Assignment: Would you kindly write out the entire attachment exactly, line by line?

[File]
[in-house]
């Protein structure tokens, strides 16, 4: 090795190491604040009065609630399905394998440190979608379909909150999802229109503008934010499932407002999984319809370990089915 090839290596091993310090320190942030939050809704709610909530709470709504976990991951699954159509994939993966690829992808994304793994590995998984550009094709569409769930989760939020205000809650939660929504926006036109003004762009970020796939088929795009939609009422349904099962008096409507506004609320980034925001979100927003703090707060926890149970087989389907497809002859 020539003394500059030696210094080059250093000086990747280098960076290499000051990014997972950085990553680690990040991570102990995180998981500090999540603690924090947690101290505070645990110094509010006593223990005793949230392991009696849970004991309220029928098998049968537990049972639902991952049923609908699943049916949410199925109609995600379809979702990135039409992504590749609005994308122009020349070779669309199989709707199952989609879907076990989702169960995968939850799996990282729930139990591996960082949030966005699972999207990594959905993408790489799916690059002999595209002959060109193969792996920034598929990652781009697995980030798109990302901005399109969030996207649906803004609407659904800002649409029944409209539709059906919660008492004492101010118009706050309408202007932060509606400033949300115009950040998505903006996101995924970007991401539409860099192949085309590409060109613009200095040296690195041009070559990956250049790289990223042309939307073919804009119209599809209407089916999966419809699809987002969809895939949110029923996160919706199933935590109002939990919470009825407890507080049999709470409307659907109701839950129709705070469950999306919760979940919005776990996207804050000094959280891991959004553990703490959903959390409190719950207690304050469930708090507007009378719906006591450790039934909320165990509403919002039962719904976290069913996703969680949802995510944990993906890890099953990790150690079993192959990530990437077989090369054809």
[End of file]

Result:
[in-house]
């Protein structure tokens, strides 16, 4: 090795190491604040009065609630399905394998440190979608379909909150999802229109503008934010499932407002999984319809370990089915 090839290596091993310090320190942030939050809704709610909530709470709504976990991951699954159509994939993966690829992808994304793994590995998984550009094709569409769930989760939020205000809650939660929504926006036109003004762009970020796939088929795009939609009422349904099962008096409507506004609320980034925001979100927003703090707060926890149970087989389907497809002859 020539003394500059030696210094080059250093000086990747280098960076290499000051990014997972950085990553680690990040991570102990995180998981500090999540603690924090947690101290505070645990110094509010006593223990005793949230392991009696849970004991309220029928098998049968537990049972639902991952049923609908699943049916949410199925109609995600379809979702990135039409992504590749609005994308122009020349070779669309199989709707199952989609879907076990989702169960995968939850799996990282729930139990591996960082949030966005699972999207990594959905993408790489799916690059002999595209002959060109193969792996920034598929990652781009697995980030798109990302901005399109969030996207649906803004609407659904800002649409029944409209539709059906919660008492004492101010118009706050309408202007932060509606400033949300115009950040998505903006996101995924970007991401539409860099192949085309590409060109613009200095040296690195041009070559990956250049790289990223042309939307073919804009119209599809209407089916999966419809699809987002969809895939949110029923996160919706199933935590109002939990919470009825407890507080049999709470409307659907109701839950129709705070469950999306919760979940919005776990996207804050000094959280891991959004553990703490959903959390409190719950207690304050469930708090507007009378719906006591450790039934909320165990509403919002039962719904976290069913996703969680949802995510944990993906890890099953990790150690079993192959990530990437077989090369054809």